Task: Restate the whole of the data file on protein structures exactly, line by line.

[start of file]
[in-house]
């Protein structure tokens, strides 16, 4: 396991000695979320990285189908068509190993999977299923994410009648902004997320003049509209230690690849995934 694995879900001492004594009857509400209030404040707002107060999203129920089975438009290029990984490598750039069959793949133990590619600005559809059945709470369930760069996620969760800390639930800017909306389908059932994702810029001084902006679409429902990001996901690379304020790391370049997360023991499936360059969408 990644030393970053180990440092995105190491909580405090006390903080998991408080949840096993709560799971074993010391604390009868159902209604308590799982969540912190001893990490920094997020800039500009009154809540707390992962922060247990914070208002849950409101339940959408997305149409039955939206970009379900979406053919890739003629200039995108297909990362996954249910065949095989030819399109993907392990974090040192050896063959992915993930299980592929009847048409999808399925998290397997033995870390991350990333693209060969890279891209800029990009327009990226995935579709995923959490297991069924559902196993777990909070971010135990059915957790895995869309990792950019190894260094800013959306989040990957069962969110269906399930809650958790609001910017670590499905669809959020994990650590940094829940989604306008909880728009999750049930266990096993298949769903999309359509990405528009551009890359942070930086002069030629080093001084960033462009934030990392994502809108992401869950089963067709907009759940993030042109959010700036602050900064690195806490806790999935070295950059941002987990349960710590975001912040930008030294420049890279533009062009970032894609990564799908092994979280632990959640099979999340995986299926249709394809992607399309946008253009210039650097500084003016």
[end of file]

[in-house]
């Protein structure tokens, strides 16, 4: 396991000695979320990285189908068509190993999977299923994410009648902004997320003049509209230690690849995934 694995879900001492004594009857509400209030404040707002107060999203129920089975438009290029990984490598750039069959793949133990590619600005559809059945709470369930760069996620969760800390639930800017909306389908059932994702810029001084902006679409429902990001996901690379304020790391370049997360023991499936360059969408 990644030393970053180990440092995105190491909580405090006390903080998991408080949840096993709560799971074993010391604390009868159902209604308590799982969540912190001893990490920094997020800039500009009154809540707390992962922060247990914070208002849950409101339940959408997305149409039955939206970009379900979406053919890739003629200039995108297909990362996954249910065949095989030819399109993907392990974090040192050896063959992915993930299980592929009847048409999808399925998290397997033995870390991350990333693209060969890279891209800029990009327009990226995935579709995923959490297991069924559902196993777990909070971010135990059915957790895995869309990792950019190894260094800013959306989040990957069962969110269906399930809650958790609001910017670590499905669809959020994990650590940094829940989604306008909880728009999750049930266990096993298949769903999309359509990405528009551009890359942070930086002069030629080093001084960033462009934030990392994502809108992401869950089963067709907009759940993030042109959010700036602050900064690195806490806790999935070295950059941002987990349960710590975001912040930008030294420049890279533009062009970032894609990564799908092994979280632990959640099979999340995986299926249709394809992607399309946008253009210039650097500084003016």